Daniel FRANTZ
iaetre, for oboe, clarinet and alto saxophone

The piece is in a simple entropic form. Localized motions from order to disorder are interrupted, each time with less and less sustaining power given to the renewed efforts at ordering. The conclusion is deliberately inconclusive. The raw material of the piece was created using several arithmetic and cyclic algorithms; the overarching compositional goal then was to confound, reorient, or synthesize the insular unity of each set of output.
Daniel Frantz received his BM in music composition and electronic music from the University of South Florida. There he studied with Paul Reller and Michael Timpson. He was awarded the Patrick Keim Memorial scholarship for composition in 2007, and received a talent grant for clarinet performance.

He is currently pursuing his MA in composition at the University of Iowa. His recent work explores the applications and implications of algorithms, and the use of computer software such as PureData in the realization of compositions.



 
Leonid IOGANSEN
String Quartet No. 2 (first movement)

Quickly paced sul ponticello passages in all four string parts, with frequent sforzzandos interrupting the flow of sound, aim to create an effect of spinning and swishing, as if caught in a turmoil of a storm. As the movement develops, the hissing of sul pont disappears and the sound becomes more normal clear, at the same time reaching the climax of the work. The special techniques bring out multiple layers of overtones, which interact and enhance each other.
Leonid Iogansen, born in St. Petersburg Russia in 1981, has received various commissions, most notably in 2006, from Shuang Yin International Music Festival, which has commissioned him a total of an hour of music for various ensembles. Leonid holds a Summa cum laude Bachelors of Music in violin and composition from Boston University, where he was a Trustee Scholar in 2001-2003, and a Masters degree with the same majors from Peabody Conservatory. Leonid is currently pursuing PhD in Composition at the University of Iowa as a student of Prof. David Gompper.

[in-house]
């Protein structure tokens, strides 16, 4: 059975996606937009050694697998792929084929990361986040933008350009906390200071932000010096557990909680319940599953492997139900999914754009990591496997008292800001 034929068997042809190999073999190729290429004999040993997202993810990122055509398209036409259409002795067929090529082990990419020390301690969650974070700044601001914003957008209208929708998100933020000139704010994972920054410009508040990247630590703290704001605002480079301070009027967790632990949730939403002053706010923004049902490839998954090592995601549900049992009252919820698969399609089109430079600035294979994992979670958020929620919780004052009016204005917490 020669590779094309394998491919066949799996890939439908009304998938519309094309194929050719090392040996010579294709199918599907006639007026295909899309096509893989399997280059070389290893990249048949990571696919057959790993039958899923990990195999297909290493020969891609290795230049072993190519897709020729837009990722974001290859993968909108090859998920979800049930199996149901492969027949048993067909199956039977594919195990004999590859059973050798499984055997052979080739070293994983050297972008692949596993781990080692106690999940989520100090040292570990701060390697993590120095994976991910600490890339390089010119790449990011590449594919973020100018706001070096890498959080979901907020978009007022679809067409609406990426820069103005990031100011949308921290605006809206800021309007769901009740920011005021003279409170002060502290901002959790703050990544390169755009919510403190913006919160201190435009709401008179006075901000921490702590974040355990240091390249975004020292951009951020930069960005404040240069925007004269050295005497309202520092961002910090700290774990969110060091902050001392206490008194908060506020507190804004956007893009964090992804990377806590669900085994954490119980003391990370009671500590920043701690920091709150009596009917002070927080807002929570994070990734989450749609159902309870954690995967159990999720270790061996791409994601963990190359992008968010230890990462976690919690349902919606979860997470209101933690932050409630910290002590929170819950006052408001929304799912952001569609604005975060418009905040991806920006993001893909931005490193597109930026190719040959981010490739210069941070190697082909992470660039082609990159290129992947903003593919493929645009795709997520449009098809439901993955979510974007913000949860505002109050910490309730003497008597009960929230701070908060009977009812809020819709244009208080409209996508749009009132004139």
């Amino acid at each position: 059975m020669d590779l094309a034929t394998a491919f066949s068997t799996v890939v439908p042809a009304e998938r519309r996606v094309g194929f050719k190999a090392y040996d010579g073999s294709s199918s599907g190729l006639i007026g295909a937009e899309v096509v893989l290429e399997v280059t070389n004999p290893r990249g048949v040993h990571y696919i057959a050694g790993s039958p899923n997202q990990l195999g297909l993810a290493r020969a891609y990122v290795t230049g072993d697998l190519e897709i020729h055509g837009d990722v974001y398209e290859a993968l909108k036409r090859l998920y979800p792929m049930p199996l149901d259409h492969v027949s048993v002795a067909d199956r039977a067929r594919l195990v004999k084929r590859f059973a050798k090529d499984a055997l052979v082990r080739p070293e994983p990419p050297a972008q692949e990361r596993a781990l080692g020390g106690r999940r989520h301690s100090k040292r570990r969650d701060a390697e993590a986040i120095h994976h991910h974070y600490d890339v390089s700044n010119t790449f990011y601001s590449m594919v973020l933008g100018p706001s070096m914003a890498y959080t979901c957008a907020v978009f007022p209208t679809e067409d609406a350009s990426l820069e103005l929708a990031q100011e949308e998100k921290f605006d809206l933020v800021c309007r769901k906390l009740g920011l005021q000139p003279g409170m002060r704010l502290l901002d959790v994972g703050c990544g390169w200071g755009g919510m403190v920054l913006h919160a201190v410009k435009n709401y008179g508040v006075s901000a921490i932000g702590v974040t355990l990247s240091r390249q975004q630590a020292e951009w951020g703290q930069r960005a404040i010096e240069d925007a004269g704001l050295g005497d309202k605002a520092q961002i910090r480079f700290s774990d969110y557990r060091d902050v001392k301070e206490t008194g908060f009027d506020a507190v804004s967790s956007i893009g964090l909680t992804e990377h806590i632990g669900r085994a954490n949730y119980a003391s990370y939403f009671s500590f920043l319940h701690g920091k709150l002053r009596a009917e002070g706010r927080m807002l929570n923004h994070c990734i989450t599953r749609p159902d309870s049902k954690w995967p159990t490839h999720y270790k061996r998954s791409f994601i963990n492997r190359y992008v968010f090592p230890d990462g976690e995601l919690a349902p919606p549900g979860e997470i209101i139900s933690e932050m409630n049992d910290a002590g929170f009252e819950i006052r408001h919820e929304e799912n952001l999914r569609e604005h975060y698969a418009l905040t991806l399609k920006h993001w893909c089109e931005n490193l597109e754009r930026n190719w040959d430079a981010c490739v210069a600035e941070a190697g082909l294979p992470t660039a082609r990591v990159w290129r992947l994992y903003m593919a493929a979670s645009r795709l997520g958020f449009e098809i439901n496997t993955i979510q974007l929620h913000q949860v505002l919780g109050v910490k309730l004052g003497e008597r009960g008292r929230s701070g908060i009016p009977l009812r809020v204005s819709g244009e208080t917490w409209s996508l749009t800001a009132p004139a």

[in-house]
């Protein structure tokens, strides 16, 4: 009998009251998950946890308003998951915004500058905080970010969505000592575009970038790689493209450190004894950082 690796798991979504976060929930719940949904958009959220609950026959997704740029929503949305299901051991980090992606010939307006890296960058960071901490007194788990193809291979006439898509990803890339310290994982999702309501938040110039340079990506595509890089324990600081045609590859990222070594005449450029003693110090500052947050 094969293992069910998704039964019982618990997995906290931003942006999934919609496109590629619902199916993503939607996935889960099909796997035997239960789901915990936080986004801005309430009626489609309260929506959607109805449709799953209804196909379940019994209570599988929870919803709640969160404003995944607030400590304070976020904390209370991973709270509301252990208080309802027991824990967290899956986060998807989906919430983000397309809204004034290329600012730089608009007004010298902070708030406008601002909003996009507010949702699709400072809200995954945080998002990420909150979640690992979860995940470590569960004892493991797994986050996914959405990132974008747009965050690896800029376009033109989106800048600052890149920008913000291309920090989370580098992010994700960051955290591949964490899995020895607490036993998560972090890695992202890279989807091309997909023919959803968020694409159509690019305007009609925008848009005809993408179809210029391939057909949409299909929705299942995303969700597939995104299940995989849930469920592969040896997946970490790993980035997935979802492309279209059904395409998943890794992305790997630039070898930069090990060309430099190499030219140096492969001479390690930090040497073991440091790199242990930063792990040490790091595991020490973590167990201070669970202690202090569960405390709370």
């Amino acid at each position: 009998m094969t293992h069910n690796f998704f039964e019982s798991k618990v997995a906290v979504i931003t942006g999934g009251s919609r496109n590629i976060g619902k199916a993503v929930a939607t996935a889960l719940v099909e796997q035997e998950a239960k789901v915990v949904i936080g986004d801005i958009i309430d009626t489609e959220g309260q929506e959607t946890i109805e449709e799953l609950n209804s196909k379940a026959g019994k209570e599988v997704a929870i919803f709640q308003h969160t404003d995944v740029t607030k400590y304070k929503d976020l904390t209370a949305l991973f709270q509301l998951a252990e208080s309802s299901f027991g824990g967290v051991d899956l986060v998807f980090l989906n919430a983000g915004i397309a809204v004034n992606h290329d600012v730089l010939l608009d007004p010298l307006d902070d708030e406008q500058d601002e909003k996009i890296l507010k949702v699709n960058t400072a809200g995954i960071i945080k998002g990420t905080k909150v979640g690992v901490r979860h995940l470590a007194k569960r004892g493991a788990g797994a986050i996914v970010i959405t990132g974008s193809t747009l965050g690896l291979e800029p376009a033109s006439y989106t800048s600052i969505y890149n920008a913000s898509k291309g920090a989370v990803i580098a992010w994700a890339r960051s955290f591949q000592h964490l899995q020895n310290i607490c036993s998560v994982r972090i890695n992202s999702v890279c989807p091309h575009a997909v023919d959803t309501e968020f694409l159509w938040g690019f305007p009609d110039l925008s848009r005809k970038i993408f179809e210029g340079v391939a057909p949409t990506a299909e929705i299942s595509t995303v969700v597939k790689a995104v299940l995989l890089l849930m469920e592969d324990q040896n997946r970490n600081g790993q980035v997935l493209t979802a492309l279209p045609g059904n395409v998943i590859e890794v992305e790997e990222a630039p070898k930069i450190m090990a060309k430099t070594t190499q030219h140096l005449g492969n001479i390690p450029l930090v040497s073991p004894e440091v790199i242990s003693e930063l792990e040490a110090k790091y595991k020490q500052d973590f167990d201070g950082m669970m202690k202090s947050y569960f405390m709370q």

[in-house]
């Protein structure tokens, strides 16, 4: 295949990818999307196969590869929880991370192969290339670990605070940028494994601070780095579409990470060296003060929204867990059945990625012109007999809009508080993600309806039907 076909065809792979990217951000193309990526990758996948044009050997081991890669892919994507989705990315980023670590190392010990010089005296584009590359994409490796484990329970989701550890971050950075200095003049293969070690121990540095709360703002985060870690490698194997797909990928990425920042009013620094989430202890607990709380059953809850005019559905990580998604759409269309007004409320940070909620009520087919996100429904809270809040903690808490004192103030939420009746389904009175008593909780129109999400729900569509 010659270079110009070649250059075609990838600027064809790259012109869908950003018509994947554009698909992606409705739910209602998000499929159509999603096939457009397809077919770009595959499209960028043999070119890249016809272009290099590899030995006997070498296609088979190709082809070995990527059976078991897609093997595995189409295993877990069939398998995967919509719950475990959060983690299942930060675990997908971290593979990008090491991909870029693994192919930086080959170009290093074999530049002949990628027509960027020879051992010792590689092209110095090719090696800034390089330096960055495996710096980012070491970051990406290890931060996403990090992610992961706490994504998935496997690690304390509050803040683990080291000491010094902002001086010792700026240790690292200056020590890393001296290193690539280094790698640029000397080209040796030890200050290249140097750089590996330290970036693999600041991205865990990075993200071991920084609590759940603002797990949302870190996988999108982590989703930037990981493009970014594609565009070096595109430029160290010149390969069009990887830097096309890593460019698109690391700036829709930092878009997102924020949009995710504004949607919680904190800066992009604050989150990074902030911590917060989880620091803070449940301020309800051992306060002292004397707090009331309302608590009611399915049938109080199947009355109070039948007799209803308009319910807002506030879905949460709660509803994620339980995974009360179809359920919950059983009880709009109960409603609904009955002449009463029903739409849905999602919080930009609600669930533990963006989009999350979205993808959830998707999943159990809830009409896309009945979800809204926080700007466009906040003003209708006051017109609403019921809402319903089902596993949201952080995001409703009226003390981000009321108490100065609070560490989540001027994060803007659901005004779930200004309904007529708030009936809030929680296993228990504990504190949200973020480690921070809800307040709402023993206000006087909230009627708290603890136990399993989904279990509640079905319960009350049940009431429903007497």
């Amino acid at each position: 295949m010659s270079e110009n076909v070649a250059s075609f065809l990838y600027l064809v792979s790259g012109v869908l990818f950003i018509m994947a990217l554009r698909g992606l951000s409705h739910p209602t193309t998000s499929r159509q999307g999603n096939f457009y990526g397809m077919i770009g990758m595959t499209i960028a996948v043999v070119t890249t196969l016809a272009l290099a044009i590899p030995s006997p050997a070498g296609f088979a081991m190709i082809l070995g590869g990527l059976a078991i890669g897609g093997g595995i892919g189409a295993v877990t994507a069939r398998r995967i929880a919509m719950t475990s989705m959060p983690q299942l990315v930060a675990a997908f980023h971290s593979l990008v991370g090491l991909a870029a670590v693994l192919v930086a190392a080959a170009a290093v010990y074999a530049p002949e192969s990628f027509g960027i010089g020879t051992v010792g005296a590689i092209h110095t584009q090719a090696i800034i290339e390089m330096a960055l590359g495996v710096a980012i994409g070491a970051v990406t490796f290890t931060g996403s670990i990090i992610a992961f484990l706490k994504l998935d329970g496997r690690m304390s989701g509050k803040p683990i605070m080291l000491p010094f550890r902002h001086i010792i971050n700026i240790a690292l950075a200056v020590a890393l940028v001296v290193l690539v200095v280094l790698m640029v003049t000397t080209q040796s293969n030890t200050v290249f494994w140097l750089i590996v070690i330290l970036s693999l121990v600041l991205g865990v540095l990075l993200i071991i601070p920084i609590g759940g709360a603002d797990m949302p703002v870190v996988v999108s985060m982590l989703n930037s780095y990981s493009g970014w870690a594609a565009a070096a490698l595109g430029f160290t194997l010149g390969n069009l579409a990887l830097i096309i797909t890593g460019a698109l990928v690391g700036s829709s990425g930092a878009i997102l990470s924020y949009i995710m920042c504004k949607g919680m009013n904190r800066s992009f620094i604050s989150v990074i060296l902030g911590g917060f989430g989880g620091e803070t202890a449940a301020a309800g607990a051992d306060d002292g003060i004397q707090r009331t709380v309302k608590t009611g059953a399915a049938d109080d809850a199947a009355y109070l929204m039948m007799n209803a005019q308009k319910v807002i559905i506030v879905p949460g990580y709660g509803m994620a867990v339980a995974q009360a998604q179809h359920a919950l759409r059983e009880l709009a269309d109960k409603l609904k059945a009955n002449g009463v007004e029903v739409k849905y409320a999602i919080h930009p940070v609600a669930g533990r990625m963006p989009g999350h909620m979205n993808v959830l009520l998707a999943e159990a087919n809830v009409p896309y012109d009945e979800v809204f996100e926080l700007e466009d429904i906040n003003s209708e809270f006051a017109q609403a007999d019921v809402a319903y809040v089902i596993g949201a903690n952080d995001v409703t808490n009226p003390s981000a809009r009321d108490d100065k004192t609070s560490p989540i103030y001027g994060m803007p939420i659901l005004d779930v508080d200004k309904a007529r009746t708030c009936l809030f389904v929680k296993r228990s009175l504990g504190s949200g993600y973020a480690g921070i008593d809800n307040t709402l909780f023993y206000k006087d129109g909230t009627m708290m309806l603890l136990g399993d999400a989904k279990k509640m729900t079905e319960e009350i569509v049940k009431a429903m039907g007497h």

Brian PENKROT
Uroboros

is an ancient symbol, depicting a dragon eating its own tail – a fitting analogy of a clarinet player. To convey this particular image, each line roughly follows a contour that begins where it ended. At several points, the pitch becomes unhinged from the melodic stream. These dragon-like shrieks contrast the reflective character of the rest of the piece. Uroboros was written for Thiago de Souza in 2013.
Brian Penkrot's music has been performed throughout the US, Asia, and Europe, including the La Pietra Forum and the SCI National Conference. Brian has attended numerous festivals and has had works performed by ensembles including ICE and ECCE. He is pursuing his PhD at the University of Iowa, where he studies with David Gompper. Brian is the SCI Iowa chapter president and teaches at the University of Iowa, Kirkwood Community College, and the Preucil School. He received his MM from UNLV and BM from Columbia College Chicago. Audio samples and a full list of works can be found at www.brianpenkrot.com.


 
Nima HAMIDI
Frozen moments

As a composer the process of composing is the first decision I have to make. Frozen moments is the result of minutes or maybe hours of improvising and taking the most interesting or some time the least but the most unusual ones and using them as compositional elements in this piece. The name comes from the same idea. "Frozen moments" reflects the framed moments of the time that I was in process of composing the piece.